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All,

Having some issues with a test much like what follows:

it "does something" do
  controller.should_receive(:some_method).once

  expect {
    post :create, some_params_hash, some_session_hash
  }.to change(Something, :count).by(1)
end

Controller on the rails side - rough example:

class SomethingsController
  before_filter :some_method

  def create
    respond_with Something.create params[:something]
  end

  def some_method
    puts 'some_method'
  end
end

This is all well and good and works just fine if I remove the controller.should_receive expectation. If I leave the expectation in place - the test fails.

What's strange is it isn't failing on an unsatisfied expectation - it actually seems to meet the should_receive(:some_method) expectation - it's just that the record create and subsequent change evaluation fail.

So - question:

Is this the proper way to specify expectations on the controller that is invoked as part of this test??

Thanks for any help!

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1 Answer 1

up vote 1 down vote accepted

A common rspec error is thinking that a method expectation like the one set up by your should_receive simply monitors the application to make sure certain things happen. But actually it inserts itself into the flow and replaces the method entirely.

So your controller's some_method will be replaced by one that does nothing but return nil. And a before filter that returns nil will stop all processing. Your action is never called.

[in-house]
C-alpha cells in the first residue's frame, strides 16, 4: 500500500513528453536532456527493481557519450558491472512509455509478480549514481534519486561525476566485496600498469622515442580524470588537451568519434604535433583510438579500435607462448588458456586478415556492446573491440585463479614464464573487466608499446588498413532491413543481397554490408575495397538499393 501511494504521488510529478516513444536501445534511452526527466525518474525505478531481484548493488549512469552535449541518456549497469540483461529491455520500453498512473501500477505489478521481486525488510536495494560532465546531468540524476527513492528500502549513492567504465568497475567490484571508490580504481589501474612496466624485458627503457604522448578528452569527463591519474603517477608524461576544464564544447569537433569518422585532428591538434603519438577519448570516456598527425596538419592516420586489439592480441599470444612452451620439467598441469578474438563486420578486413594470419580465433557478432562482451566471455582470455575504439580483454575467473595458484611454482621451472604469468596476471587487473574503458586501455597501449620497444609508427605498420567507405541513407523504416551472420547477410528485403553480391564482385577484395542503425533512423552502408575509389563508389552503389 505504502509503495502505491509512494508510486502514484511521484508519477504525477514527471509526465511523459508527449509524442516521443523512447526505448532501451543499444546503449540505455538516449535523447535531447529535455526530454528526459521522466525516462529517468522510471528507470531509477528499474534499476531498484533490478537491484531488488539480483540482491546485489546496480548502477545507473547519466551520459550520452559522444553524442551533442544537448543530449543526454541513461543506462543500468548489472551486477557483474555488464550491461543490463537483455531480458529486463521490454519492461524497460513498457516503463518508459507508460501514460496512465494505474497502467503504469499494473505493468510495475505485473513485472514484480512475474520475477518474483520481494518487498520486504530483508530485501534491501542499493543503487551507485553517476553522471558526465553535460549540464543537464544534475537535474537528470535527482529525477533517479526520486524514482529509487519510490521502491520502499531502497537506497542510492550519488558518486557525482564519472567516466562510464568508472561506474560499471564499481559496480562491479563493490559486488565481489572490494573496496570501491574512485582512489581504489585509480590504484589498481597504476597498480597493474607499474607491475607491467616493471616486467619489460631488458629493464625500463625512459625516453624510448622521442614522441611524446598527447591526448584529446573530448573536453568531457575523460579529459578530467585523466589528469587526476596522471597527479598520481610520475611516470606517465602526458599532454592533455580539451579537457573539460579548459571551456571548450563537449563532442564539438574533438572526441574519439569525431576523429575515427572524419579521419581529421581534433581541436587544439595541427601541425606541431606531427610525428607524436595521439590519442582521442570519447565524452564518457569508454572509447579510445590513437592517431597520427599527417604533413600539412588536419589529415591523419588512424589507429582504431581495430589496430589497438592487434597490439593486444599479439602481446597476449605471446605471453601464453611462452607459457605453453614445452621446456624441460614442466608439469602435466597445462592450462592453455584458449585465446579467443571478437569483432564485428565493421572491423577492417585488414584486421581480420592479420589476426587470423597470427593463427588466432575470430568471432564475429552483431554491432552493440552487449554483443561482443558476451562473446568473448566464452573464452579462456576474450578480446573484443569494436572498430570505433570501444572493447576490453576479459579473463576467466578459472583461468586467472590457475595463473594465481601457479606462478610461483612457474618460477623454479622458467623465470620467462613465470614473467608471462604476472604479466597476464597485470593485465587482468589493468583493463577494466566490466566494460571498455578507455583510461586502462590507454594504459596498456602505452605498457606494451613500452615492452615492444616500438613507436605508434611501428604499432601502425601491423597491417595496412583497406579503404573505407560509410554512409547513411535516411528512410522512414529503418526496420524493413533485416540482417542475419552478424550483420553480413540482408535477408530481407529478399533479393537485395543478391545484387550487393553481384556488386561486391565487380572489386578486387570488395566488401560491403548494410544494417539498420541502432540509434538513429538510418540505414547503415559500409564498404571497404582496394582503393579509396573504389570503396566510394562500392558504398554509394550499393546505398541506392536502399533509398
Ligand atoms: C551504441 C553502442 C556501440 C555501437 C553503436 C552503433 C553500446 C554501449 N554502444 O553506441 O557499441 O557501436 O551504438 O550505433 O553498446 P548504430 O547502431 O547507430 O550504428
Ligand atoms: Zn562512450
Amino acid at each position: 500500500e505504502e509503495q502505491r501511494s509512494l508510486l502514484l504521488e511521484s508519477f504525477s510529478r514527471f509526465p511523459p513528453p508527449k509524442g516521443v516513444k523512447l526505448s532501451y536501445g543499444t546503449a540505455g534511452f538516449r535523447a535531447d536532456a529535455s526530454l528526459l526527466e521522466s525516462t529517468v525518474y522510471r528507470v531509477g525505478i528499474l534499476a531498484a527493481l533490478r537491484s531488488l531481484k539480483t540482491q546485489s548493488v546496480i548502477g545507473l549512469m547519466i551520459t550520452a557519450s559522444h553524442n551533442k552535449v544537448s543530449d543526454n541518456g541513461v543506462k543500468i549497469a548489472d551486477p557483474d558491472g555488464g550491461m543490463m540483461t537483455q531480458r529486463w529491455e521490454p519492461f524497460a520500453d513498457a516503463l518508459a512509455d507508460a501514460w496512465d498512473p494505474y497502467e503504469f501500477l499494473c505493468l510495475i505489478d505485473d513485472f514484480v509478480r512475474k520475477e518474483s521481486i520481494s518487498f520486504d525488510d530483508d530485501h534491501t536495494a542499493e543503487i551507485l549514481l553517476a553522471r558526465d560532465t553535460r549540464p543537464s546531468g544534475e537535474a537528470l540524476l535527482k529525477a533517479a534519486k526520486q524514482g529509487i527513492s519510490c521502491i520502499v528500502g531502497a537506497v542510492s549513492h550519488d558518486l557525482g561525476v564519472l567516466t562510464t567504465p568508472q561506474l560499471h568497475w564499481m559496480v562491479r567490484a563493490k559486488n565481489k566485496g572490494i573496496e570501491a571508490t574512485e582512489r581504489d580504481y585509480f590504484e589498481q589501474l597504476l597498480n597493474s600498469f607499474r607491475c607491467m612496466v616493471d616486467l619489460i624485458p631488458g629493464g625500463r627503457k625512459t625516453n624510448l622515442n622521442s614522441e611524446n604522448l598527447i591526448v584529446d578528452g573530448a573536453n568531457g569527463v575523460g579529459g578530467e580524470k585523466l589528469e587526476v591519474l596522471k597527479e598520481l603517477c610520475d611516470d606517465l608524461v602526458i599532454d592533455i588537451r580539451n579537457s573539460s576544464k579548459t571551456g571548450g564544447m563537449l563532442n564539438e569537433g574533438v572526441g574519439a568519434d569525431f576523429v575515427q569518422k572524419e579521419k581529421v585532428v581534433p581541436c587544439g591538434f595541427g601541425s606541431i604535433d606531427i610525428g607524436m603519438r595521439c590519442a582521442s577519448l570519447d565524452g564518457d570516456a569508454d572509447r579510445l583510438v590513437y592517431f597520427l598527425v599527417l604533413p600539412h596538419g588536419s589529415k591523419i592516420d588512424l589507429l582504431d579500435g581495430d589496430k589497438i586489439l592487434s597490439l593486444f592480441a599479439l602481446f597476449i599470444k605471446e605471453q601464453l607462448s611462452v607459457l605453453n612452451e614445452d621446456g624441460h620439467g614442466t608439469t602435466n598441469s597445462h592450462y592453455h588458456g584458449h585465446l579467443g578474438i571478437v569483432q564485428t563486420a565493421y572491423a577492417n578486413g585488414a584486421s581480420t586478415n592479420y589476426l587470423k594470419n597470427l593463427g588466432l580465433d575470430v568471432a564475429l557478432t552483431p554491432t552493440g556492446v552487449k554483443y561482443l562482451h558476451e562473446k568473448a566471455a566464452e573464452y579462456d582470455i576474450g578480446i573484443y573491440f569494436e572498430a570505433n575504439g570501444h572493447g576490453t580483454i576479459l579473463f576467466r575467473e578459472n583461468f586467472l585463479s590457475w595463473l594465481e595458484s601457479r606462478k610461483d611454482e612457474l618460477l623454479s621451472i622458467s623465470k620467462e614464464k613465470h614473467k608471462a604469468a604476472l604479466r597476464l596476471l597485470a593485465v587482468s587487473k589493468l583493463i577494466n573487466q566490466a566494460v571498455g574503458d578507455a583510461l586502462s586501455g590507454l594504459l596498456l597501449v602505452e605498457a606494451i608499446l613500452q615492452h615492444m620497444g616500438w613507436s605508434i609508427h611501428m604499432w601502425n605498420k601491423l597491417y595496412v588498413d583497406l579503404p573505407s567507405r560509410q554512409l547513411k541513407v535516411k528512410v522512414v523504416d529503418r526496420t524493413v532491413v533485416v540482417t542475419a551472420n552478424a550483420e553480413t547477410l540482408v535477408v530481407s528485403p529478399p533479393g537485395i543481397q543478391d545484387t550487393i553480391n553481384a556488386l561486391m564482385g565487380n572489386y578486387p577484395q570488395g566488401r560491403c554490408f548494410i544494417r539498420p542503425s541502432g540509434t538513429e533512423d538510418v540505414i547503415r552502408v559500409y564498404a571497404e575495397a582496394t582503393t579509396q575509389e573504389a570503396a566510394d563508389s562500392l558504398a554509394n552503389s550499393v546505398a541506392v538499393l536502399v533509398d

Change your expectation to this:

controller.should_receive(:some_method).once.and_return true

Also note that your example is testing two things -- it's making sure your action calls some_method and it's making sure the number of persisted Somethings increases by one. That's fine, but if you really only intended to check the latter, you could use a stub instead of an expectation, which is a little more compact:

controller.stub some_method: true

UPDATE: I should add that in recent versions of Rails, the return value of a controller filter is ignored. (The filter can prevent the action from executing just by rendering something.) However, the principle of rspec's should_receive replacing your method is still true and generally applicable.

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I can now sleep at night. Thank you. –  Cory Apr 18 '12 at 19:56

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